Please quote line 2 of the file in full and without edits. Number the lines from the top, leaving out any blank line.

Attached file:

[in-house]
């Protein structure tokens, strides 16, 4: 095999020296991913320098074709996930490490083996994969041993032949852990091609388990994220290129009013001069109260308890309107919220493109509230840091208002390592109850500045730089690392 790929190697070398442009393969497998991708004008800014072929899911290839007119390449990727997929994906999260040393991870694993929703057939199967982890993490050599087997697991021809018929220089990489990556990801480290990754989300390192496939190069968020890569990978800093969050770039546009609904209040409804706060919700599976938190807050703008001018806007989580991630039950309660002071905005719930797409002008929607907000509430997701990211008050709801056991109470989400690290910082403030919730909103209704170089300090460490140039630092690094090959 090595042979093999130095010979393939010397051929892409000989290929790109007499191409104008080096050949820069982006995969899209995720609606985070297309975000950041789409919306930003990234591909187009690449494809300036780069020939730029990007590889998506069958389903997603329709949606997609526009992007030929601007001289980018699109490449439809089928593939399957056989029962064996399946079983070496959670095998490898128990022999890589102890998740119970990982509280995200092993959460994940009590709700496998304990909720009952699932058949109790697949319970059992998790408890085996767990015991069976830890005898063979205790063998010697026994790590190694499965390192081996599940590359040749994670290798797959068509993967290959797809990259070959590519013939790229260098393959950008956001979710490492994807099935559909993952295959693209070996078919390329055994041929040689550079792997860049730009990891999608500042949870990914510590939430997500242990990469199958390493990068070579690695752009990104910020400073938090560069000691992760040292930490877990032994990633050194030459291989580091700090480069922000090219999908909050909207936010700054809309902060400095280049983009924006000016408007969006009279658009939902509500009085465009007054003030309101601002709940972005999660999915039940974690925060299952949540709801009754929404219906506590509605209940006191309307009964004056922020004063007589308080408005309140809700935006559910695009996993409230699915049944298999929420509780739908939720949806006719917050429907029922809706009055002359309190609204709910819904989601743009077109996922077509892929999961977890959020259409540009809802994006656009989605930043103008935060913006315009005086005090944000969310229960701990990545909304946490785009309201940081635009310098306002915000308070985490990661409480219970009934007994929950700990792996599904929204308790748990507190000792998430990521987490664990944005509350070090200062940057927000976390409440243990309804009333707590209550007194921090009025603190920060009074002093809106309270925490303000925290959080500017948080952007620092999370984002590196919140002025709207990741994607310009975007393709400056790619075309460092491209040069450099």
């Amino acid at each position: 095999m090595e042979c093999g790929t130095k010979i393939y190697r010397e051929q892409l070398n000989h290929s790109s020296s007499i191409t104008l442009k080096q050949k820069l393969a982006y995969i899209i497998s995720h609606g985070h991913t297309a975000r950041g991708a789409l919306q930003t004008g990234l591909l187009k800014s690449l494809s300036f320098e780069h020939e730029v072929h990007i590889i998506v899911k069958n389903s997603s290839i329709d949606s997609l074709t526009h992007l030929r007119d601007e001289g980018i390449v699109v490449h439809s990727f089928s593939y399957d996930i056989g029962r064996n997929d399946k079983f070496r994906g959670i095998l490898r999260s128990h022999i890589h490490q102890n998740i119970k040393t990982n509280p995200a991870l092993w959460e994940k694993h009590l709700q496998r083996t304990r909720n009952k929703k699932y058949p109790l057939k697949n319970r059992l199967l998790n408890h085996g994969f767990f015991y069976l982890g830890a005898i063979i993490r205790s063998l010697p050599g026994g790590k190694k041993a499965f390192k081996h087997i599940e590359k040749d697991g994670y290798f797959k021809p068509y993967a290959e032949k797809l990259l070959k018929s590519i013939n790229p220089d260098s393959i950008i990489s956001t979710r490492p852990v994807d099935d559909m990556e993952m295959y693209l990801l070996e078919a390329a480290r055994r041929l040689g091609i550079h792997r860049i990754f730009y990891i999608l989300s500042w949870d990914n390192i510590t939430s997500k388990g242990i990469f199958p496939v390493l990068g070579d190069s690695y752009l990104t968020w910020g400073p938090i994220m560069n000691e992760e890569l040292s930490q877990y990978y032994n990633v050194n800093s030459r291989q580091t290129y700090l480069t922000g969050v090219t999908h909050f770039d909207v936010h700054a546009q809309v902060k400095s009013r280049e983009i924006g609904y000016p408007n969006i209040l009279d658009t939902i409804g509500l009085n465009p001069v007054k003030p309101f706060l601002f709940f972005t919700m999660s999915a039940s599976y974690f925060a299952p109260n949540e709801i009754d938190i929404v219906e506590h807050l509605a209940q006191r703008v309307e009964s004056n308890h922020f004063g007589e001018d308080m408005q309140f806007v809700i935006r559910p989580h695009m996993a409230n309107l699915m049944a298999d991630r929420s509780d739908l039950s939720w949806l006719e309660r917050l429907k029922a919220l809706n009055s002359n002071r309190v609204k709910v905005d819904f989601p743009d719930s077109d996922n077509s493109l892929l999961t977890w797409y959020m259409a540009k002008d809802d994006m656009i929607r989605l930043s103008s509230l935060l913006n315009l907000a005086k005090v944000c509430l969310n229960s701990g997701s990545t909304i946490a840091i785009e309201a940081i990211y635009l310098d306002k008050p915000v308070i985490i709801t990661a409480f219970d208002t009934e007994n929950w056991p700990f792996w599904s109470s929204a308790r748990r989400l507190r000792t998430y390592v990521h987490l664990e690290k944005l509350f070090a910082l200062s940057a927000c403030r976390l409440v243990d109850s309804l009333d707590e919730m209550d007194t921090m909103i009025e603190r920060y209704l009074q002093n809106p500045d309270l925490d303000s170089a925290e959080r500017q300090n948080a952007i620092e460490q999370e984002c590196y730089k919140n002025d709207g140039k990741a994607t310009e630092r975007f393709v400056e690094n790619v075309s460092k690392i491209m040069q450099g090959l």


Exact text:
């Protein structure tokens, strides 16, 4: 095999020296991913320098074709996930490490083996994969041993032949852990091609388990994220290129009013001069109260308890309107919220493109509230840091208002390592109850500045730089690392 790929190697070398442009393969497998991708004008800014072929899911290839007119390449990727997929994906999260040393991870694993929703057939199967982890993490050599087997697991021809018929220089990489990556990801480290990754989300390192496939190069968020890569990978800093969050770039546009609904209040409804706060919700599976938190807050703008001018806007989580991630039950309660002071905005719930797409002008929607907000509430997701990211008050709801056991109470989400690290910082403030919730909103209704170089300090460490140039630092690094090959 090595042979093999130095010979393939010397051929892409000989290929790109007499191409104008080096050949820069982006995969899209995720609606985070297309975000950041789409919306930003990234591909187009690449494809300036780069020939730029990007590889998506069958389903997603329709949606997609526009992007030929601007001289980018699109490449439809089928593939399957056989029962064996399946079983070496959670095998490898128990022999890589102890998740119970990982509280995200092993959460994940009590709700496998304990909720009952699932058949109790697949319970059992998790408890085996767990015991069976830890005898063979205790063998010697026994790590190694499965390192081996599940590359040749994670290798797959068509993967290959797809990259070959590519013939790229260098393959950008956001979710490492994807099935559909993952295959693209070996078919390329055994041929040689550079792997860049730009990891999608500042949870990914510590939430997500242990990469199958390493990068070579690695752009990104910020400073938090560069000691992760040292930490877990032994990633050194030459291989580091700090480069922000090219999908909050909207936010700054809309902060400095280049983009924006000016408007969006009279658009939902509500009085465009007054003030309101601002709940972005999660999915039940974690925060299952949540709801009754929404219906506590509605209940006191309307009964004056922020004063007589308080408005309140809700935006559910695009996993409230699915049944298999929420509780739908939720949806006719917050429907029922809706009055002359309190609204709910819904989601743009077109996922077509892929999961977890959020259409540009809802994006656009989605930043103008935060913006315009005086005090944000969310229960701990990545909304946490785009309201940081635009310098306002915000308070985490990661409480219970009934007994929950700990792996599904929204308790748990507190000792998430990521987490664990944005509350070090200062940057927000976390409440243990309804009333707590209550007194921090009025603190920060009074002093809106309270925490303000925290959080500017948080952007620092999370984002590196919140002025709207990741994607310009975007393709400056790619075309460092491209040069450099």